Orion has pre-empted for “a good five-figure sum” a fictionalised account of “the most intense hurricane to ever make landfall in the US”, which has been described as a combination of The Help, To Kill a Mockingbird and The Perfect Storm.
Publishing director Kate Mills did the deal for British Commonwealth Rights excluding Canada for Summertime and another novel by Vanessa LaFaye with Tina Betts at Andrew Mann Ltd.
The book is set during the 1935 Labor Day hurricane, which tears apart a town already divided by race.
Summertime follows one soldier returning home to find his first love, only to be accused of an attempted murder as the storm approaches.
In reality, the storm saw hundreds of First World War veterans working on a construction project abandoned to their fate when the government failed to evacuate them in time.
In the days after the storm, Ernest Hemmingway wrote to President Roosevelt in outrage at their treatment.
Mills said: “This is a beautifully constructed, seductive novel. Summertime is a dream combination of The Help, To Kill a Mockingbird and The Perfect Storm.
“It’s at once a glorious love story and a fascinating slice of social history, as well as a mesmerising account of what is it is like to be the in the eye of a hurricane.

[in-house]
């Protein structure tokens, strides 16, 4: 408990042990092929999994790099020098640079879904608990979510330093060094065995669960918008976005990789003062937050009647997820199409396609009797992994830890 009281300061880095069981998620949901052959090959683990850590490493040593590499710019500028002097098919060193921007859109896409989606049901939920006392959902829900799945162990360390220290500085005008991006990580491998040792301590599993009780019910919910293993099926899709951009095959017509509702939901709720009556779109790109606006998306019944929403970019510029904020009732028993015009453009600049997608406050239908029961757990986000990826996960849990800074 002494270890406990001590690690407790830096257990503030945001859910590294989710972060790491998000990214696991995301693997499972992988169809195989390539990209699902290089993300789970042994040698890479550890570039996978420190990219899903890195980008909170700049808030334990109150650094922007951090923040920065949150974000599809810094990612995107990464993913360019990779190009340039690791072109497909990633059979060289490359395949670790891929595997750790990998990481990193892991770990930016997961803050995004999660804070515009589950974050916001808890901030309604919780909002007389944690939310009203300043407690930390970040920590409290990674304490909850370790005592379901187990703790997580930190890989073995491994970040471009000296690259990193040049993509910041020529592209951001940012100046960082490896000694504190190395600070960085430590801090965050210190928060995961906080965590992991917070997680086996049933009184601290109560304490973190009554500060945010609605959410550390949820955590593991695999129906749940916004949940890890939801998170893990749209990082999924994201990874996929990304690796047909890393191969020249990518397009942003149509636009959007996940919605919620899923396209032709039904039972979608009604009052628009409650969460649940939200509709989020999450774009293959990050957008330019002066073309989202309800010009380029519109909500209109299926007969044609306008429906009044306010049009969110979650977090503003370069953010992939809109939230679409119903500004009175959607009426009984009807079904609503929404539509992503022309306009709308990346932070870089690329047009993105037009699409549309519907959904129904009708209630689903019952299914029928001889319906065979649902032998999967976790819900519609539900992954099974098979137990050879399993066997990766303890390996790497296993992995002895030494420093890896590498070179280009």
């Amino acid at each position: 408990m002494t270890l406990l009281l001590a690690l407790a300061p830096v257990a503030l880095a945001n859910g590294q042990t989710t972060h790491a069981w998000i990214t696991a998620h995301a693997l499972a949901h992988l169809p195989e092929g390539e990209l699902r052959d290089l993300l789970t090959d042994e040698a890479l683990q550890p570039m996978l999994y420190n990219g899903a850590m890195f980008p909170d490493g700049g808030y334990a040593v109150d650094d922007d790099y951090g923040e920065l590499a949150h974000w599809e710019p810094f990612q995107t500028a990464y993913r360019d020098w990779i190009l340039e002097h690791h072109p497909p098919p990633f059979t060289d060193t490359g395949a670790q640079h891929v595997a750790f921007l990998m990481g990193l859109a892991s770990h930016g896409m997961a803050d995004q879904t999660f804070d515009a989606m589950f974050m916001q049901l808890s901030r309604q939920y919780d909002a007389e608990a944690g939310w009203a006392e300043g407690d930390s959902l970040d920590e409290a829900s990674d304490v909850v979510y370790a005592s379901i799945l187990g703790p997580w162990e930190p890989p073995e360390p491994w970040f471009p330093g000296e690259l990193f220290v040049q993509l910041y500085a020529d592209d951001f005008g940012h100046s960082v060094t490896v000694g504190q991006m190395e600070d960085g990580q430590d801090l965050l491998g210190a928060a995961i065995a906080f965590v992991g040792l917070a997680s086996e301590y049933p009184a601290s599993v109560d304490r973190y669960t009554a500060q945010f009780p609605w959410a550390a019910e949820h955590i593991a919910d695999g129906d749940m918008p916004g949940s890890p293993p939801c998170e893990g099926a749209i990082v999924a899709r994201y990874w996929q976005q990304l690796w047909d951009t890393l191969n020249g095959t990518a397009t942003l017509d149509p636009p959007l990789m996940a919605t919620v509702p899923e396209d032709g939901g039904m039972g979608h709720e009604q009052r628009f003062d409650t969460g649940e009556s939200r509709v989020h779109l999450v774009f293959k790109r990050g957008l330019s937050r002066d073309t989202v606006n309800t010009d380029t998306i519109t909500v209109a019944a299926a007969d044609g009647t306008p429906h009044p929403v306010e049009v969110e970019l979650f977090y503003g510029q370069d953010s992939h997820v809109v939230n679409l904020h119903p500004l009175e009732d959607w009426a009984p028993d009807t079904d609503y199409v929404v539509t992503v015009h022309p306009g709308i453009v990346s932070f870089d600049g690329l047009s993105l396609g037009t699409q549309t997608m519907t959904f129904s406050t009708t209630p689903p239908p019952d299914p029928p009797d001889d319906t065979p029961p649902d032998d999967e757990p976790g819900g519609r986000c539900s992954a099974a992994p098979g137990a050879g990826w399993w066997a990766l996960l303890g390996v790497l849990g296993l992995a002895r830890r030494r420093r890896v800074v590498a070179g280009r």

“Summertime is one of those books that haunts you long after you’ve turned the final page; I can’t remember when I was so profoundly moved by a debut novel.”
LaFaye grew up in Florida and now lives in Marlborough, Wiltshire. She said: “Although I grew up in Florida, I was unaware of the events on which this book is based until I began researching.
“It’s not hard to see why a group of destitute veterans, scarred by their experiences in the First World War, would have been attracted to a works project in the Keys.
“I began to feel it was important to make more people aware of what happened to these men: that they were housed in appalling conditions and left to die, through a combination of apathy and indifference, when a major hurricane struck.”
Summertime will be published in 2015, the 80th anniversary of the Labor Day hurricane.